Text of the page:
Dr. Chandrashekar’s Research Published
July 27, 2010
School of Dentistry, Kochi
Dental fluorosis is a major public health problem in nearly twenty states in India. Now an epidemiological study has confirmed the causal role of jowar consumption in cases of severe dental fluorosis among children in North Karnataka.
“This is the first community-based study of its kind reported in scientific literature,” informed Dr. Chandrashekar, who published his work as a paper titled Severe Dental Fluorosis and Jowar Consumption in Karnataka, India.
The paper was published in the Journal of Community Dentistry and Oral Epidemiology.
Jowar, a type of millent, exacerbates fluorosis when consumed by a child who is under eight, when he or she is at greatest risk for this health condition caused by receiving too much fluoride during the period of tooth development.
Dr. Chandrashekar, who serves currently as HoD and Professor in the Department of Public Health Dentistry at the Amrita School of Dentistry, led a community-based case control study.
The study was carried out in villages having different levels of fluoride (high, medium and low) in drinking water in the Davangere District of Karnataka, India.
“352 school children aged 12-15 years with severe grades of dental fluorosis classified by Thylstrup and Fejerskov indices (scores 4 to 9) were selected,” informed Dr. Chandrashekar.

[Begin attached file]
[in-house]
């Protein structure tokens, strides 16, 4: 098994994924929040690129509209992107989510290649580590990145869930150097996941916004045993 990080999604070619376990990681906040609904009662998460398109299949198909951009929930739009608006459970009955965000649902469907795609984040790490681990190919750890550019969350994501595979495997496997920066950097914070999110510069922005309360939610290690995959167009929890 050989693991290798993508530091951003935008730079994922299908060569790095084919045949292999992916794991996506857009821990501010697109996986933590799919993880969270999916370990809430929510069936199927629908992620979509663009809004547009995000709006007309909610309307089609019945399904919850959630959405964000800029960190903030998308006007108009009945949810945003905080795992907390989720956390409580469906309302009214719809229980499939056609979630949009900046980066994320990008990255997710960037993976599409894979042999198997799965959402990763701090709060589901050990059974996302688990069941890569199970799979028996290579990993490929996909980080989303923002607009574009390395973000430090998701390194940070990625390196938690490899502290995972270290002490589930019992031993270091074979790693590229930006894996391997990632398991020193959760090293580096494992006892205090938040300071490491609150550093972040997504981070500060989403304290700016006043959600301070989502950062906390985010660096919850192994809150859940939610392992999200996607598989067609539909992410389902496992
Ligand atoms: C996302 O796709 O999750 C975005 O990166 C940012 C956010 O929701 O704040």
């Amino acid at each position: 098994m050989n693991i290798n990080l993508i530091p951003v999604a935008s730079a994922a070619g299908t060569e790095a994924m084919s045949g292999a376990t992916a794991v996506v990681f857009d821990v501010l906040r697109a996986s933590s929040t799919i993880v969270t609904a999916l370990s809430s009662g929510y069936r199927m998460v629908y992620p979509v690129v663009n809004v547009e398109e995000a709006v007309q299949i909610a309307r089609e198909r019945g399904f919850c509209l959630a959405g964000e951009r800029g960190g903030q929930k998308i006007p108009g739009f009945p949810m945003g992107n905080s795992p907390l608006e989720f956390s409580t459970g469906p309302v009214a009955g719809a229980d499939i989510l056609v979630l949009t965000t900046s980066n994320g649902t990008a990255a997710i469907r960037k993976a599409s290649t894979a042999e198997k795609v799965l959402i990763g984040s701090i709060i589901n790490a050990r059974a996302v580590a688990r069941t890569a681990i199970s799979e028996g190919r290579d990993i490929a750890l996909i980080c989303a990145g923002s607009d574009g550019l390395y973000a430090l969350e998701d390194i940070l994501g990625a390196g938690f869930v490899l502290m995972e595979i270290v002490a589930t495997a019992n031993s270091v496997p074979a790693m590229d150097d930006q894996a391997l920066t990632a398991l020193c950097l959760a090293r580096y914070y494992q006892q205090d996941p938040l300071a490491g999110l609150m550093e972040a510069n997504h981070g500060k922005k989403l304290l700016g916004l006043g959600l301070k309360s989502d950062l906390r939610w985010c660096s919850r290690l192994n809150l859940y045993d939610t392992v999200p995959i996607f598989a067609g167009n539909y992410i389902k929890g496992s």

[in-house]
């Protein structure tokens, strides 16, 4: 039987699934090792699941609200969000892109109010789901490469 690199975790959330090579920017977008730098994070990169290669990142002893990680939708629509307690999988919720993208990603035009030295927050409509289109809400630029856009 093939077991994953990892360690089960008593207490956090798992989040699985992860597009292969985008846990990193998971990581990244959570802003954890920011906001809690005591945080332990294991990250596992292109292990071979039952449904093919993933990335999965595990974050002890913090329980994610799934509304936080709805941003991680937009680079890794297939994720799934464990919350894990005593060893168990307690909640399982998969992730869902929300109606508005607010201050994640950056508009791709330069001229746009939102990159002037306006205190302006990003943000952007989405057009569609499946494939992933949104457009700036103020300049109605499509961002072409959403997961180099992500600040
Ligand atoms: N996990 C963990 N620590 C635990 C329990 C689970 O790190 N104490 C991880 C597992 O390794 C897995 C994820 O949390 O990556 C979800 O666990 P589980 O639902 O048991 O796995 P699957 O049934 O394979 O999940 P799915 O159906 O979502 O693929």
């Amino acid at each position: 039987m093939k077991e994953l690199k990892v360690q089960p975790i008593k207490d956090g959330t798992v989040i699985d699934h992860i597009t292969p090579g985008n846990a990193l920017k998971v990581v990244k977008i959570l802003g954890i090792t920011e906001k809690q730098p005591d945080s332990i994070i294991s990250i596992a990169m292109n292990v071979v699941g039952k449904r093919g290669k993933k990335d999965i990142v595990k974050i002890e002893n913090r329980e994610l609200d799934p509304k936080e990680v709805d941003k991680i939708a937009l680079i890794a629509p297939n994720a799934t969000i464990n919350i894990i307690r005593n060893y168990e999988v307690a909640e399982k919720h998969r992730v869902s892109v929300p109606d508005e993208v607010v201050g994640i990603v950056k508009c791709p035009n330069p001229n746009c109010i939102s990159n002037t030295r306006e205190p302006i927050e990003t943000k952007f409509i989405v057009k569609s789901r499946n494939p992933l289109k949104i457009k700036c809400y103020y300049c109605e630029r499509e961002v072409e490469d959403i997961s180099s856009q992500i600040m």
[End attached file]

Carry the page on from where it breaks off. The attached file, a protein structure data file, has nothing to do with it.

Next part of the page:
“428 school children aged 12-15 years with no dental fluorosis, were also selected randomly from the same areas as controls.”
“Exposure ascertainment of jowar consumption was done by the 24-hour diet recall method and food frequency questionnaire. Ion selective electrode method was used to estimate the fluoride level in spot urine samples of subjects and in drinking water.”
A logistic regression analysis was performed on the obtained data using SPSS v17. It was found that children who consumed jowar were 2.67 times more likely to suffer from severe dental fluorosis as compared to those who did not.
Children from villages that had high levels of fluoride in drinking water had higher odds of suffering from severe dental fluorosis as compared to children from villages with low or medium levels of fluoride in drinking water.
“Daily and weekly jowar consumers stood a higher risk for dental fluorosis as compared to non-consumers of jowar,” summarized Dr. Chandrashekar.
“Jowar consumption was found to be positively associated with the severity of dental fluorosis in this population,” he noted. “Delayed introduction of jowar to a child’s diet, until the child is over eight years old, would greatly help reduce the incidence of severe dental fluorosis.”